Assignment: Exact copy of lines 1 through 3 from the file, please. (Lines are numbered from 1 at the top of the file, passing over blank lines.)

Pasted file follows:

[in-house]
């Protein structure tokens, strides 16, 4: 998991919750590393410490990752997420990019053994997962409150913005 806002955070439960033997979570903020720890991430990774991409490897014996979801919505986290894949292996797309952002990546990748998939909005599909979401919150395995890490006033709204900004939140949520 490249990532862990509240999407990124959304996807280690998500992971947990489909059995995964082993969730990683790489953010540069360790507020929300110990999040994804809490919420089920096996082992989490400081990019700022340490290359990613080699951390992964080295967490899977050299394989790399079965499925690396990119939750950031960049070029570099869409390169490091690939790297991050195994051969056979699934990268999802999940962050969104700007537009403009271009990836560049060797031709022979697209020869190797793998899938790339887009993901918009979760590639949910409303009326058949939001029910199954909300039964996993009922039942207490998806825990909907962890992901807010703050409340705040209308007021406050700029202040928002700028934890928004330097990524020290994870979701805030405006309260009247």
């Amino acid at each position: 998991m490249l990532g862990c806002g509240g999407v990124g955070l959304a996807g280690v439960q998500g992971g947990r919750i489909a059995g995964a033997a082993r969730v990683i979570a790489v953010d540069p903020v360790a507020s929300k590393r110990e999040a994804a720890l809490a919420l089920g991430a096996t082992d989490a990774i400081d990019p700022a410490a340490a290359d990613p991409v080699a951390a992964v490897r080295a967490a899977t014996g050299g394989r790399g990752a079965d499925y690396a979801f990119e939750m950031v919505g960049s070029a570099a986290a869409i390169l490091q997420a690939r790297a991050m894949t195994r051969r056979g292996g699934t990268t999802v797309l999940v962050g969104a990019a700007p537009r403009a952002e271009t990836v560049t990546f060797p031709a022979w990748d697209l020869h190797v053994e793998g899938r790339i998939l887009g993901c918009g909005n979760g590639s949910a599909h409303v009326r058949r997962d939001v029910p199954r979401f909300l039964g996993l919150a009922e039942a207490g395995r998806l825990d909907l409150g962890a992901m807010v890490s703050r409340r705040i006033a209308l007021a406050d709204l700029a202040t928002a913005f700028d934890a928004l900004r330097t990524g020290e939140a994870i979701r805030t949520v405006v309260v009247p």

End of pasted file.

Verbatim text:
[in-house]
């Protein structure tokens, strides 16, 4: 998991919750590393410490990752997420990019053994997962409150913005 806002955070439960033997979570903020720890991430990774991409490897014996979801919505986290894949292996797309952002990546990748998939909005599909979401919150395995890490006033709204900004939140949520 490249990532862990509240999407990124959304996807280690998500992971947990489909059995995964082993969730990683790489953010540069360790507020929300110990999040994804809490919420089920096996082992989490400081990019700022340490290359990613080699951390992964080295967490899977050299394989790399079965499925690396990119939750950031960049070029570099869409390169490091690939790297991050195994051969056979699934990268999802999940962050969104700007537009403009271009990836560049060797031709022979697209020869190797793998899938790339887009993901918009979760590639949910409303009326058949939001029910199954909300039964996993009922039942207490998806825990909907962890992901807010703050409340705040209308007021406050700029202040928002700028934890928004330097990524020290994870979701805030405006309260009247």
């Amino acid at each position: 998991m490249l990532g862990c806002g509240g999407v990124g955070l959304a996807g280690v439960q998500g992971g947990r919750i489909a059995g995964a033997a082993r969730v990683i979570a790489v953010d540069p903020v360790a507020s929300k590393r110990e999040a994804a720890l809490a919420l089920g991430a096996t082992d989490a990774i400081d990019p700022a410490a340490a290359d990613p991409v080699a951390a992964v490897r080295a967490a899977t014996g050299g394989r790399g990752a079965d499925y690396a979801f990119e939750m950031v919505g960049s070029a570099a986290a869409i390169l490091q997420a690939r790297a991050m894949t195994r051969r056979g292996g699934t990268t999802v797309l999940v962050g969104a990019a700007p537009r403009a952002e271009t990836v560049t990546f060797p031709a022979w990748d697209l020869h190797v053994e793998g899938r790339i998939l887009g993901c918009g909005n979760g590639s949910a599909h409303v009326r058949r997962d939001v029910p199954r979401f909300l039964g996993l919150a009922e039942a207490g395995r998806l825990d909907l409150g962890a992901m807010v890490s703050r409340r705040i006033a209308l007021a406050d709204l700029a202040t928002a913005f700028d934890a928004l900004r330097t990524g020290e939140a994870i979701r805030t949520v405006v309260v009247p």